Dealing with debt collectors

You may be contacted by a debt collector if you fall behind on a loan or credit card repayment and don't contact your creditor.

A debt collector may be the original credit or service provider or a debt collection agency acting on the creditor's behalf.

If a debt collector contacts you, you can expect to be treated in a professional manner.

Dealing with Debt Collectors: Your Rights and Responsibilities, on the Money Smart website, provides information about:

  • what to do when a debt collector contacts you
  • how and when a debt collector can contact you
  • unacceptable behaviours by debt collectors
  • disputing a debt
  • whether you are being taken to court.

Free legal advice

If you want to dispute a debt, or feel your rights have been infringed in any way, free legal advice - and representation in some cases - is available through the Consumer Credit Law Centre South Australia (CCLCSA).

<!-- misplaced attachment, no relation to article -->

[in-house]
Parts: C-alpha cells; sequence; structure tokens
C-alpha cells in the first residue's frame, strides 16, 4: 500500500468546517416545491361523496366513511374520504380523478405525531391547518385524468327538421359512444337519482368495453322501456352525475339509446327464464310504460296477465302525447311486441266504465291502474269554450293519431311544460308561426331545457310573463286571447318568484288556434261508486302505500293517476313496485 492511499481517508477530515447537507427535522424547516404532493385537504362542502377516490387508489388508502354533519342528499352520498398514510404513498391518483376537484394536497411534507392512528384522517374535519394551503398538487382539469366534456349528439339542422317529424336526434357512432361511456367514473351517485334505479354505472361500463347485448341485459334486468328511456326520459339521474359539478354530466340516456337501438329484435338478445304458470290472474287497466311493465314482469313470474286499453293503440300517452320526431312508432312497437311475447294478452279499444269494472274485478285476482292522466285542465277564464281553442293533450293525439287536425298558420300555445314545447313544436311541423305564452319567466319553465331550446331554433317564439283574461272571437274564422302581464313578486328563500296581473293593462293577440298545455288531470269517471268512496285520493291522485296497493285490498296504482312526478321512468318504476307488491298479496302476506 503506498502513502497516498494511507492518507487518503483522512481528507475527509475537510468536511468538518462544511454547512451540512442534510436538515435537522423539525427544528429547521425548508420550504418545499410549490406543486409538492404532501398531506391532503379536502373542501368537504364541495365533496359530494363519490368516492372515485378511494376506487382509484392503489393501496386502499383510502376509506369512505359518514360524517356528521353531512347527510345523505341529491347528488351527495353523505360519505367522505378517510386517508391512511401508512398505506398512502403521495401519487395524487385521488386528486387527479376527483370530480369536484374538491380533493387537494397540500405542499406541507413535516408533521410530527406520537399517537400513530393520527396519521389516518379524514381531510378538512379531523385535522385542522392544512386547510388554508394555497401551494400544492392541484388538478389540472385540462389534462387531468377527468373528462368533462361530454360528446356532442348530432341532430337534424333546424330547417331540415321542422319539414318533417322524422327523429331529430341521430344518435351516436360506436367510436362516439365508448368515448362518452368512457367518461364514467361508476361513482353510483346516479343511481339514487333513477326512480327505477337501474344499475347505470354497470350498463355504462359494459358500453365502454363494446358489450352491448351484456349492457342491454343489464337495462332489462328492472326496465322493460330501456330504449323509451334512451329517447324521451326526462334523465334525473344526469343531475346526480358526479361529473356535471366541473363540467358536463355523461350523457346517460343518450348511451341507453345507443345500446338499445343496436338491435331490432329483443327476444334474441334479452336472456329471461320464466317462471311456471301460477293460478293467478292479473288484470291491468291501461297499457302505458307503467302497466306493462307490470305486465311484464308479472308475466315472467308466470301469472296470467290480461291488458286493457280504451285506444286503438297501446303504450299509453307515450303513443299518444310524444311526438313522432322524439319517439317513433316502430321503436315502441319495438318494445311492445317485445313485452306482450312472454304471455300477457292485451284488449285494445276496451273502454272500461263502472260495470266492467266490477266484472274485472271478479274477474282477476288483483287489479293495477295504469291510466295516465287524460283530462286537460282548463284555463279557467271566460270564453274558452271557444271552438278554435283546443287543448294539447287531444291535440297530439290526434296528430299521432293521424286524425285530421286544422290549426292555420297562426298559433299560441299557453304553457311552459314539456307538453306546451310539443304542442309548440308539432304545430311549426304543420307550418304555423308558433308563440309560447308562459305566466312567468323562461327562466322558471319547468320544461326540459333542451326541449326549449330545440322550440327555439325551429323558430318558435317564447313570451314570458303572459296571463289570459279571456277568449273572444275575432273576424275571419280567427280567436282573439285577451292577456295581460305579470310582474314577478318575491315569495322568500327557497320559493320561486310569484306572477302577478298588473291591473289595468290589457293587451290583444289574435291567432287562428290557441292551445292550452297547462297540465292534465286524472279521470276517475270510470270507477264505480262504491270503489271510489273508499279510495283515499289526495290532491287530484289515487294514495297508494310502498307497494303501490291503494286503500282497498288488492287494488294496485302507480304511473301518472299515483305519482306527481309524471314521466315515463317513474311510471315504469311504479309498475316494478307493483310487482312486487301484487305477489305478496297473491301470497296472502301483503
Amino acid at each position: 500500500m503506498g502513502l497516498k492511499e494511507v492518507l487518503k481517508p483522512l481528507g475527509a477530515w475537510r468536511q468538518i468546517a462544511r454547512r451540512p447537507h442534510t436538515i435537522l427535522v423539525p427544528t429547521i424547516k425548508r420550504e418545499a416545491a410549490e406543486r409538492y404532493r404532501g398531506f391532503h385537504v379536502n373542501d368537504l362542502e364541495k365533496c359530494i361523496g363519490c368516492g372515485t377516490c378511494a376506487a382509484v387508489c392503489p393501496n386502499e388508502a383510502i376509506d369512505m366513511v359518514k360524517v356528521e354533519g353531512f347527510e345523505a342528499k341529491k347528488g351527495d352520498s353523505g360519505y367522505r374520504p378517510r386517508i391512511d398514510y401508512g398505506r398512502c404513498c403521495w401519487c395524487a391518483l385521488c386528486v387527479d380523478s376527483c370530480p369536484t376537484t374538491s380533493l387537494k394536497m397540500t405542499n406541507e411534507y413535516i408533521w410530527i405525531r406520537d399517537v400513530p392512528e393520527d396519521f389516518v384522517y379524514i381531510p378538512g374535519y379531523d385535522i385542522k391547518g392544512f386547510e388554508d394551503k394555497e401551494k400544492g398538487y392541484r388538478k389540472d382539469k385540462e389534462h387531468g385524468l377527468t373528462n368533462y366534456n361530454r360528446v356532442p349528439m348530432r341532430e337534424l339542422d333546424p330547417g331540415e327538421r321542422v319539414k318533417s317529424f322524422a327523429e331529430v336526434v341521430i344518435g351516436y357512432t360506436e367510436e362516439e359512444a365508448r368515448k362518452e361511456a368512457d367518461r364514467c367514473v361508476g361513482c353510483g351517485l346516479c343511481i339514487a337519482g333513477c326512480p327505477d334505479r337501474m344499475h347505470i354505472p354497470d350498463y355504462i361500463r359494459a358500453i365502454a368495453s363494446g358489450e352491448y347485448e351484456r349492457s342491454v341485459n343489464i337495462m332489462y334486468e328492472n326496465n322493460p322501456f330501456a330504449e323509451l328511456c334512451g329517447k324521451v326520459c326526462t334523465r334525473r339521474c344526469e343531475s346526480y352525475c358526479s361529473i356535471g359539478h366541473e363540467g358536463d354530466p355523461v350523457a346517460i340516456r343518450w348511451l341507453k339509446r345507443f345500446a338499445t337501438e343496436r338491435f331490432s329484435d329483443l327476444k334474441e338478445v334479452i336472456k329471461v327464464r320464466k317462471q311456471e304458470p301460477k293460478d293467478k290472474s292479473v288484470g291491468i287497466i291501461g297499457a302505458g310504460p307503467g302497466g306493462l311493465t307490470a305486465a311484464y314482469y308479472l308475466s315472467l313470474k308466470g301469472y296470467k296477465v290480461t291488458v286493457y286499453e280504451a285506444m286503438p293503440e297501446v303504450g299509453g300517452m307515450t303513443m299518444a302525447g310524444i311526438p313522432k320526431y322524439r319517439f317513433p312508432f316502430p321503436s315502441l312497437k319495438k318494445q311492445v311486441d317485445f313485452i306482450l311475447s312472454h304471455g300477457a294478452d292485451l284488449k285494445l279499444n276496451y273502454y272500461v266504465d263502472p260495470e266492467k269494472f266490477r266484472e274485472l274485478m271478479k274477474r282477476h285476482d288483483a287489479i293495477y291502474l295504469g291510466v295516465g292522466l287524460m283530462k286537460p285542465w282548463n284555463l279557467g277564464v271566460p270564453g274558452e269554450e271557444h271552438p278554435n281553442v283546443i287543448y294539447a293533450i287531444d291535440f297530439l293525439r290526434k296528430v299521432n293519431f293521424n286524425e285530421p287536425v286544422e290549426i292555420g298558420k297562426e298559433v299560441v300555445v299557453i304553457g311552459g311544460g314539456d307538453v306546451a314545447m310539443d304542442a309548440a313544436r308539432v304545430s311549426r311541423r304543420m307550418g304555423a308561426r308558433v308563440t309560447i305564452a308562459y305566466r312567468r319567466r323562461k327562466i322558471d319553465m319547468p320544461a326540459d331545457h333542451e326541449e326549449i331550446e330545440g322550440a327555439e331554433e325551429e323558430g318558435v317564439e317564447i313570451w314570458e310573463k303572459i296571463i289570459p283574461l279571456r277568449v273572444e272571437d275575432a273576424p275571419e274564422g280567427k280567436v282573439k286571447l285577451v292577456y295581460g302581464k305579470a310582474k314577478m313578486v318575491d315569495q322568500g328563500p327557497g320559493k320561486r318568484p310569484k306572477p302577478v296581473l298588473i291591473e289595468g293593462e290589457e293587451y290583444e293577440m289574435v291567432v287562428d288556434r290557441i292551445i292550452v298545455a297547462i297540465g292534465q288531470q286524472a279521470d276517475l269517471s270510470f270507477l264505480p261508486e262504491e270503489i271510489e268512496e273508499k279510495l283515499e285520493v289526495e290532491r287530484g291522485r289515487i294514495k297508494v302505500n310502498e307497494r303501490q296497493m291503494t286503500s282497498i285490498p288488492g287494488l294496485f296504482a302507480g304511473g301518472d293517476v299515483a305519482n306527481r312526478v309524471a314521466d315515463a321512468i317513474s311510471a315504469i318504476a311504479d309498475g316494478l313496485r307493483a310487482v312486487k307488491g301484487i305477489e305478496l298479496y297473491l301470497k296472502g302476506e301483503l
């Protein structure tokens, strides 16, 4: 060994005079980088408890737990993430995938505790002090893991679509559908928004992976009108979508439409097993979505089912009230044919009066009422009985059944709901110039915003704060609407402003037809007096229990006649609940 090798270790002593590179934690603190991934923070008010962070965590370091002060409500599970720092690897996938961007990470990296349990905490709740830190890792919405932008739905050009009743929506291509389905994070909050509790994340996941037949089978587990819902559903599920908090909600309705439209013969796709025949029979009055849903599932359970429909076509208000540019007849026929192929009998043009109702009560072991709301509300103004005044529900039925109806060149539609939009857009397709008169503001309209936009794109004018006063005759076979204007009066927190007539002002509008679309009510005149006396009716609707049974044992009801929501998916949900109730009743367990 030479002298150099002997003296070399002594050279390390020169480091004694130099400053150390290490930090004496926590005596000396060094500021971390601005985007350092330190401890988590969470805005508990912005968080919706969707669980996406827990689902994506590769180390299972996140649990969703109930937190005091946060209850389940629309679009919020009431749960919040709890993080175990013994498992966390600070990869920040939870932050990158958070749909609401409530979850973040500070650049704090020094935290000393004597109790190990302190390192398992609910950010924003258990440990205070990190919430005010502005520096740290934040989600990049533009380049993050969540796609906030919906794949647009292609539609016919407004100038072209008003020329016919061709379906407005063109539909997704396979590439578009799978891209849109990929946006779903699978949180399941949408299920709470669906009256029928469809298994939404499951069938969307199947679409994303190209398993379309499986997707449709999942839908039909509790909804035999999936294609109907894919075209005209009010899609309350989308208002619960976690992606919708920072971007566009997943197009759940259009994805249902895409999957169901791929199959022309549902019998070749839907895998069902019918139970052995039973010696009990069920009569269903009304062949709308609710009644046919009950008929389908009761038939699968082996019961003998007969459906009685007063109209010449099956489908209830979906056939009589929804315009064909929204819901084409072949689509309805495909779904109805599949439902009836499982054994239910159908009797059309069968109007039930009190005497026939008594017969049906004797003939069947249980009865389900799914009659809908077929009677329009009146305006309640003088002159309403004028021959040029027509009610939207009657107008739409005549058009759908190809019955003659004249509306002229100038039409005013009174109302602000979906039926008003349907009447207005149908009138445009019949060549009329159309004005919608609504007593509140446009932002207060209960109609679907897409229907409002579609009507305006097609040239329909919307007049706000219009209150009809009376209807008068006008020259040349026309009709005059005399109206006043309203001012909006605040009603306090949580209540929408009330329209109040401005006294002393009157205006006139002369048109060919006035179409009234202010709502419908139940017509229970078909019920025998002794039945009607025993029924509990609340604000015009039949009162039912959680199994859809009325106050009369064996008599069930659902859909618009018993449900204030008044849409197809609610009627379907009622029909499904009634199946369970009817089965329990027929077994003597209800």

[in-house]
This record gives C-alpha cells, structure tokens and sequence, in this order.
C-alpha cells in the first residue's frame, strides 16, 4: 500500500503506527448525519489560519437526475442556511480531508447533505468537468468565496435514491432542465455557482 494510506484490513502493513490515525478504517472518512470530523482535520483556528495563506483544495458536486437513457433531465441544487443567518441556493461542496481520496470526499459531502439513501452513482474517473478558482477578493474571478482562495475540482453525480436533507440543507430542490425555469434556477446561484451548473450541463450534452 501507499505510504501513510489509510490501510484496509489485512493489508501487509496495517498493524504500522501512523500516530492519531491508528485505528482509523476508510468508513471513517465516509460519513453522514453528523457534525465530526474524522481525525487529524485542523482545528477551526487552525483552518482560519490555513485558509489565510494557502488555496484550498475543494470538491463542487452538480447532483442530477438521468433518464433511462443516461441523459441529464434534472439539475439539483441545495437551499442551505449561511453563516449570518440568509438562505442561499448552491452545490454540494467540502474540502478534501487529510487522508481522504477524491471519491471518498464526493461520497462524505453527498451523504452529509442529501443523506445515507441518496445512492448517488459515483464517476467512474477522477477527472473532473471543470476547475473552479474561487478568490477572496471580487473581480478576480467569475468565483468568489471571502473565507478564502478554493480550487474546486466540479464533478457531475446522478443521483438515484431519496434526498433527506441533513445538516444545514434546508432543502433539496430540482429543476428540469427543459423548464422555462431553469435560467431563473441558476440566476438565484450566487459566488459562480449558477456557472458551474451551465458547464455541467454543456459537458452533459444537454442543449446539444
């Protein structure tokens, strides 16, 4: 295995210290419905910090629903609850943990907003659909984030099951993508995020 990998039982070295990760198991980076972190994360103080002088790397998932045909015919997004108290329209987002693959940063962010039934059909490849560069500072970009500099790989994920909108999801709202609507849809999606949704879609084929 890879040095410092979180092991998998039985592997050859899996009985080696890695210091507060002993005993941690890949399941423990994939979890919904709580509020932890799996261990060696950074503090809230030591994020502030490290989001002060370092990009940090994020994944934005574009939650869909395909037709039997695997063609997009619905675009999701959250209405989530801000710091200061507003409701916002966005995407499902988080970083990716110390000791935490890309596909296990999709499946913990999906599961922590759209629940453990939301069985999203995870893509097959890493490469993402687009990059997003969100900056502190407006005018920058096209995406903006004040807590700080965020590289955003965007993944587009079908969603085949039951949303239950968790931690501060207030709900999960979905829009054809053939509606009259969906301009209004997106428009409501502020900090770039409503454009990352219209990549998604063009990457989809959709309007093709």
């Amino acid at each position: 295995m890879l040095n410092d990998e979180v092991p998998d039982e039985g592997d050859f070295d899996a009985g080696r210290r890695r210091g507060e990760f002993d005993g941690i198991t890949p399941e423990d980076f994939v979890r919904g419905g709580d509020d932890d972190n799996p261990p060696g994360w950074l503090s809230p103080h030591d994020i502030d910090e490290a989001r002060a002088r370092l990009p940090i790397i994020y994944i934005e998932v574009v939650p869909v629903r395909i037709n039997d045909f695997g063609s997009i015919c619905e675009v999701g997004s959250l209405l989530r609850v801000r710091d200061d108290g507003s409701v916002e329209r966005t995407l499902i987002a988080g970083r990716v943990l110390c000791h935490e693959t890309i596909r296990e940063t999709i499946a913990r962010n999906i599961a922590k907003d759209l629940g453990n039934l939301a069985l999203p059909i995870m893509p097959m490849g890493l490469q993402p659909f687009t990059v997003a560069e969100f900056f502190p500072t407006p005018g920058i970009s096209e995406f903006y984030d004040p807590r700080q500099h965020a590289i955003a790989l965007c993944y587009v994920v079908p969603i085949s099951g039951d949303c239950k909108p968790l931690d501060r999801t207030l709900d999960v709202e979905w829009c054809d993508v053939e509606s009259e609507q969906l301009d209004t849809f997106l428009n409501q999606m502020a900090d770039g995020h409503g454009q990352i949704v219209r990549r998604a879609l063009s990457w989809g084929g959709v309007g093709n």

The CCLCSA can help with:

  • repossessions and mortgage loan foreclosure
  • debt management options (including bankruptcy and debt agreements)
  • debtor's court and ongoing assistance and case work, including court/tribunal representation
  • disputes related to loans for personal, domestic and household use - eg credit cards, mortgages, personal loans
  • credit debt
  • credit history reports.

Contact CCLCSA



8342 1800 or 1300 886 220 for country callers

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Page last updated 29 November 2016

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Attorney-General's Department
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